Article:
A decade ago, while RISC architecture was busy changing everything and people were wearing Utilikilts without beards, hackers were doing something amazing. They repurposed off-the-shelf routers and turned them into what we would now call the Internet of Things. Need to set up a PBX? A Linksys router will do it. Want to drive a remote control car over the Internet? It’s your old friend, WRT54G.
Now that the Internet of Things is a thing, a few companies have realized people will buy bare bones router chipsets. It’s like an Arduino, or something, and it connects to the Internet. We’ll sell a million. Get Indiegogo on the phone.
The Onion Omega2 launched on Kickstarter last year, and so far has seen some success. They’ve shipped their units, and people are generally happy with them. One thing that wasn’t mentioned in the Kickstarter was the fundamental problem with the design. The pins on this seemingly breadboard-compatible dev board have a pitch of two millimeters. Horribly broken. Huge mistake. Terrible deal. Not the best people we have working on this.
After sending three dollars and twenty cents to OSHPark, [zach] had his pin adapters in hand. A few minutes with a soldering iron, and the Onion Omega2 is made compatible with every breadboard ever made.
We don’t know about you, but the idea of an Arduino-class microprocessor board which uses completely open silicon is a pretty attractive prospect to us. That’s exactly [onchipUIS]’s stated goal. They’re part of a research group at the Universidad Industrial de Santander and have designed and taped out a RISCV implementation with Cortex M0-like characteristics.
The RISCV project has developed an open ISA (instruction set architecture) for modern 32-bit CPUs. More than 40 research groups and companies have now jumped on the project and are putting implementations together.
[onchipUIS] is one such project. And their twitter timeline shows the rapid progress they’ve been making recently.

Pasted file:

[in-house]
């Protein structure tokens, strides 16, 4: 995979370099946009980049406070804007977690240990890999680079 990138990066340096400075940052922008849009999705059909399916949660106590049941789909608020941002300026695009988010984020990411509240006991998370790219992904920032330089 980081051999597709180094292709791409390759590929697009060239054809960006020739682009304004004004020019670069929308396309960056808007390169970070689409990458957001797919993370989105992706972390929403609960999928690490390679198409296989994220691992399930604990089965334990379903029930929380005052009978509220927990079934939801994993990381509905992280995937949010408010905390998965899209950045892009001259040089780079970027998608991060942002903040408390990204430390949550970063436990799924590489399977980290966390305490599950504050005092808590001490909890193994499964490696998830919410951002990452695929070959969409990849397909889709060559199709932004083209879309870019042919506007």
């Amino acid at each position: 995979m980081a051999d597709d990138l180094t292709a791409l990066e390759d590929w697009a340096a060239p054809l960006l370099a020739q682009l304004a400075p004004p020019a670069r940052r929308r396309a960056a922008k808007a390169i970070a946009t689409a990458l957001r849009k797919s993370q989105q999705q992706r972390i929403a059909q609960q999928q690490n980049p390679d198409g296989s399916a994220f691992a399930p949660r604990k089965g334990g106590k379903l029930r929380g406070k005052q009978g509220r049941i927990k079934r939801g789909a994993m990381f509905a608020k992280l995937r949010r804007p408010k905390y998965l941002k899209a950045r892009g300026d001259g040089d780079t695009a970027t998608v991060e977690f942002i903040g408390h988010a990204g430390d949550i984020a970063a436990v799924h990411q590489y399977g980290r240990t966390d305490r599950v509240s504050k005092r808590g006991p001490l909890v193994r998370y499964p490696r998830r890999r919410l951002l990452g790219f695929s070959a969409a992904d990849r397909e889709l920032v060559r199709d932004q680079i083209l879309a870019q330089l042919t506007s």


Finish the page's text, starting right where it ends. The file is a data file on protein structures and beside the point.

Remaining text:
After tapeout, they started experimenting with their new wirebonding machine. Wirebonding, particularly manual bonding, on a novel platform is a process fraught with problems. Not only have [onchipUIS] successfully bonded their chip, but they’ve done so using a chip on board process where the die is directly bonded to a PCB. They used OSHPark boards and described the process on Twitter.
The board they’ve built breaks out all the chip’s peripherals, and is a convenient test setup to help them validate the platform. Check it, and some high resolution die images, out below. They’re also sending us a die to image using our electron microscope down at hackerfarm, and we look forward to the results!
Hackaday.io user [mincepi] wanted a VGA output on his Raspberry Pi Zero. His quest led him to design a PCB that mates with a VGA monitor and the Pi board and–according to his estimates–costs about $3.62 each (although to get that price, you have to build three).
Everyone has their favorite process for PCB fabrication, as long as you’re a happy hacker I don’t think it really matters. But in this post I thought it might be interesting to describe my personal process, and some of the options available.
Making your own at home
Etching is the classic PCB fabrication option for the home hacker. It’s been many, many years since I etched a PCBs but it can produce interesting results. Some people don’t like it, and I’d personally tend to avoid it as a messy and finicky process. But, if you only need 1 or 2 layer boards with large features (through-hole components are best of course) it can be a viable option. In some cases, I think etched boards look awesome and are a great fit. One example is the skull etching shown to the right. The oxidation and discoloration of the boards adds to the design aesthetic in this case.
For those with a bigger budget a professional milling machine might be a viable choice. I’ve used an Accurate CNC in the past (LPKF and others make mills too), but this is an expensive option (no online pricing, but if $10,000 USD is a lot for you don’t bother). The accurate mill is pretty awesome, it can be fitted with a vacuum bed, automatic tool changer and vision system for alignment. The mill can produce high quality two layer boards with all the holes and vias drilled out. The final step of filling the vias is however manual, but compared to etched boards the results are pretty professional (the mill itself uses milled PCBs!). They claim a 0.1mm (4 mil) track size, I’ve never tried tracks this small but surface mount components were not a problem.
While a fun toy, it’s worth considering if you really need a PCB mill. The only case where they’re really valuable is if you want to be able to iterate over a design with less than a days turn around. This can be useful in RF or low noise designs where you might want to experiment with different layouts, but for other projects the price of a good mill can pay for quick turn around (1 or 2 days from order submission to delivery) on a lot of boards.